Girl dresses as a different person every school day

Stella Ehrhart is an eight-year-old girl in Omaha who dresses as a different historical, prominent or local figure every day, with few repeats; she's been at it since the start of second grade. Much of her inspiration is drawn from 100 Most Important Women of the 20th Century, and she and her fellow students and teachers play a guessing game each day to figure out who she is. She has dressed as her principal, Elvis Costello, Jan Brady, Georgia O'Keeffe, and Old Turtle. Erin Grace reports in the Omaha World-Herald:

So they try to support her desire for self-expression. Teachers, in fact, embrace it and have used Stella's outfits du jour as teachable moments.

“We'd have to get on the computer and figure out who she was,” said her second-grade teacher, Shannon Roeder, who keeps a picture of an overtly costumed Stella (it was Halloween) hanging in her classroom. In the picture, Stella poses in front of Roeder's bumper-sticker-plastered Prius, its license plate reading “ENDWAR,” wearing a cardboard car cutout also plastered in bumper stickers, with the same vanity plate.

Stella's costumes prompt classroom discussion, some copycatting and further creativity. When she dressed as Rosa Parks, she and her classmates devised a play and designated different people as the bus driver and other bus passengers.

On Monday, she sat in her Joan Baez “costume,” which was a military-green fitted half-blazer over a patterned blouse with black slacks and cowboy boots. She looked like any other third-grader, head bent over some bellwork — math and grammar exercises that at times had her stumped.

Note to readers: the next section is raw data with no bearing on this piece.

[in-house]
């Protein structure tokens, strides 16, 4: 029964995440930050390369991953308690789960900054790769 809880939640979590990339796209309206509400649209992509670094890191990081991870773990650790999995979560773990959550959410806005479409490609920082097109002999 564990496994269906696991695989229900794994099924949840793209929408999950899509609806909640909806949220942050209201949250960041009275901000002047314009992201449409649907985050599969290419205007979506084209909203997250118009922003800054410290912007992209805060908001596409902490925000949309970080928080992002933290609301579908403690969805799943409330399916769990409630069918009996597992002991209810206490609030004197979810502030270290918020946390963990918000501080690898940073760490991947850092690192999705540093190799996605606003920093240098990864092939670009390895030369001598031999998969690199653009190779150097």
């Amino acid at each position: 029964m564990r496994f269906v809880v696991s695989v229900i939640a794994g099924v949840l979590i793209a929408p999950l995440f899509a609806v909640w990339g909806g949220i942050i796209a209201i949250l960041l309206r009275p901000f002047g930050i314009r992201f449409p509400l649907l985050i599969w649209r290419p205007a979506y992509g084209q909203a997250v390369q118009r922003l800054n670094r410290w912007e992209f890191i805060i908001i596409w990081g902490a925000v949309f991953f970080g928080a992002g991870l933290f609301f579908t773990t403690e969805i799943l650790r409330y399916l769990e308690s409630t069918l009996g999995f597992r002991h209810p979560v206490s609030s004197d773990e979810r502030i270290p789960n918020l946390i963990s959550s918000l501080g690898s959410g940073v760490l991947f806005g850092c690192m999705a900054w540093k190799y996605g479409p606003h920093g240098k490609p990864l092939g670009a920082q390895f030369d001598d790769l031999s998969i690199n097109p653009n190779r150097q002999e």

Omaha schoolgirl dresses as a different historical figure each day (via Skepchick)


  1. I don’t really understand the last line of the article,

    “And she has so far agreed to her mother’s idea — a twist on doing something different. After the holidays, Stella’s costume will be the same day in, day out — unlike any of her classmates.

    She’ll wear a school uniform.”

    Is she going to, at her mother’s urging, wear a school uniform when she doesn’t have to and none of the other kids are? Or are all the kids going to be wearing uniforms and hers will be some sort of psychological costume? Or something. I’m not sure.

      1. Yay Stella!!!
        I’m not so sure that this kid’s imagination is so crush-able. I’m sure it will come out in other ways!

        Maybe the execution of this idea has become unsustainable, either financially or energetically? Or it had just run its course? People often stop working in one creative direction and then devote that energy to another area. With parents, friends, and even a school that are so supportive, I’m sure that she will continue to be a bright, imaginative, young artist!

  2. It’s a chore to get my girls school uniform ready. I can’t imagine having to plan a costume every day. 

    1.  On the album ‘Burnt Weenie Sandwich’ Frank Zappa replies to an audience member who is (unintelligibly) yelling something at him, “Everyone in this room is wearing a uniform and don’t kid yourself”.

  3. Her creative parents? are worn out? by the additional time and attention needs of their creative child? and have ‘talked her into’ wearing the uniform of conformity? just to be ‘different’?  What?

    See Ritalin thread below.  Let’s reexamine our notions of what choices children really have.  What do we mean by ‘active participation’ when it comes to children?

  4. Man, I was so happy reading this article… until the uniform part :(

    Why make it uniform every day? Why not go down to one or two costumes a week? Many people totally suck at history knowing important figures (especially female). To have a child who has such a natural interest and finds a way to make it engaging to the other children around her is truly a wonderful thing.

    I wore an uniform throughout high-school. To this day, I absolutely loathe navy blue.

      1. This is Stella’s idea, and some other classmates have decided to join her in wearing them as well.  Just something different, I think.

        1. I’m not criticizing.  I’m just saying I really don’t like a particular color.  Upthread, there are people that think you’re behind your daughter’s decision.

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